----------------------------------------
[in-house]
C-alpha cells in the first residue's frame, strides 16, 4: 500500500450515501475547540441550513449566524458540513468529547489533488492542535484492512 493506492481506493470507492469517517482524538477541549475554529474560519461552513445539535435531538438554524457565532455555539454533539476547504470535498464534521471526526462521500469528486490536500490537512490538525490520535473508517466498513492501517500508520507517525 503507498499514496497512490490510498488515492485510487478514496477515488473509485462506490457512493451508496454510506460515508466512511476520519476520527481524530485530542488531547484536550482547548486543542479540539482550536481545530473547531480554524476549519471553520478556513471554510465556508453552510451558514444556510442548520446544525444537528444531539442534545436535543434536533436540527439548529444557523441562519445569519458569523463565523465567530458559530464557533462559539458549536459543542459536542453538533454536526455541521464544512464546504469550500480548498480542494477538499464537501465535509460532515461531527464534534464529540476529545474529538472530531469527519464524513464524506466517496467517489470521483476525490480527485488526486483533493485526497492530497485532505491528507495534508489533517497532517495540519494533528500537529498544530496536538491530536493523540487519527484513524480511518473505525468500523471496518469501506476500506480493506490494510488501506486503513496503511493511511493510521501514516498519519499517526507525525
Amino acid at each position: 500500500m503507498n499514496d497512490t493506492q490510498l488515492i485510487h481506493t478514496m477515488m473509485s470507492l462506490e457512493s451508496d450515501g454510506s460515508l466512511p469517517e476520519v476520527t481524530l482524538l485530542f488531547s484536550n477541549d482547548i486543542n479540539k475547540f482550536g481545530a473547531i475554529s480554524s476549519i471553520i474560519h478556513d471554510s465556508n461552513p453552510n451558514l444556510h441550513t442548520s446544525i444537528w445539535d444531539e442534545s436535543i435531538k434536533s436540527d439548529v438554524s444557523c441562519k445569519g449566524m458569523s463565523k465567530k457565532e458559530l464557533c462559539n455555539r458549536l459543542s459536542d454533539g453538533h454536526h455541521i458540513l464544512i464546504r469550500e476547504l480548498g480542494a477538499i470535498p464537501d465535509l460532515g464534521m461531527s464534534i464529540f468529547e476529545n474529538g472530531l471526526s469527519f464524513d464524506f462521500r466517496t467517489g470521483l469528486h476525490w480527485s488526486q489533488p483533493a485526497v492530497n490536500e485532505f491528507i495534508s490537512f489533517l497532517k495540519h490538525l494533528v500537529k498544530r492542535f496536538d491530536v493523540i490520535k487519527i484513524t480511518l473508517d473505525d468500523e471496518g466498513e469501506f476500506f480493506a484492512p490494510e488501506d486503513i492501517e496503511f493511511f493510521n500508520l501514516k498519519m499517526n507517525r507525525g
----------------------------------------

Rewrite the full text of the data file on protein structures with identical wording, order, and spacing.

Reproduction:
[in-house]
C-alpha cells in the first residue's frame, strides 16, 4: 500500500450515501475547540441550513449566524458540513468529547489533488492542535484492512 493506492481506493470507492469517517482524538477541549475554529474560519461552513445539535435531538438554524457565532455555539454533539476547504470535498464534521471526526462521500469528486490536500490537512490538525490520535473508517466498513492501517500508520507517525 503507498499514496497512490490510498488515492485510487478514496477515488473509485462506490457512493451508496454510506460515508466512511476520519476520527481524530485530542488531547484536550482547548486543542479540539482550536481545530473547531480554524476549519471553520478556513471554510465556508453552510451558514444556510442548520446544525444537528444531539442534545436535543434536533436540527439548529444557523441562519445569519458569523463565523465567530458559530464557533462559539458549536459543542459536542453538533454536526455541521464544512464546504469550500480548498480542494477538499464537501465535509460532515461531527464534534464529540476529545474529538472530531469527519464524513464524506466517496467517489470521483476525490480527485488526486483533493485526497492530497485532505491528507495534508489533517497532517495540519494533528500537529498544530496536538491530536493523540487519527484513524480511518473505525468500523471496518469501506476500506480493506490494510488501506486503513496503511493511511493510521501514516498519519499517526507525525
Amino acid at each position: 500500500m503507498n499514496d497512490t493506492q490510498l488515492i485510487h481506493t478514496m477515488m473509485s470507492l462506490e457512493s451508496d450515501g454510506s460515508l466512511p469517517e476520519v476520527t481524530l482524538l485530542f488531547s484536550n477541549d482547548i486543542n479540539k475547540f482550536g481545530a473547531i475554529s480554524s476549519i471553520i474560519h478556513d471554510s465556508n461552513p453552510n451558514l444556510h441550513t442548520s446544525i444537528w445539535d444531539e442534545s436535543i435531538k434536533s436540527d439548529v438554524s444557523c441562519k445569519g449566524m458569523s463565523k465567530k457565532e458559530l464557533c462559539n455555539r458549536l459543542s459536542d454533539g453538533h454536526h455541521i458540513l464544512i464546504r469550500e476547504l480548498g480542494a477538499i470535498p464537501d465535509l460532515g464534521m461531527s464534534i464529540f468529547e476529545n474529538g472530531l471526526s469527519f464524513d464524506f462521500r466517496t467517489g470521483l469528486h476525490w480527485s488526486q489533488p483533493a485526497v492530497n490536500e485532505f491528507i495534508s490537512f489533517l497532517k495540519h490538525l494533528v500537529k498544530r492542535f496536538d491530536v493523540i490520535k487519527i484513524t480511518l473508517d473505525d468500523e471496518g466498513e469501506f476500506f480493506a484492512p490494510e488501506d486503513i492501517e496503511f493511511f493510521n500508520l501514516k498519519m499517526n507517525r507525525g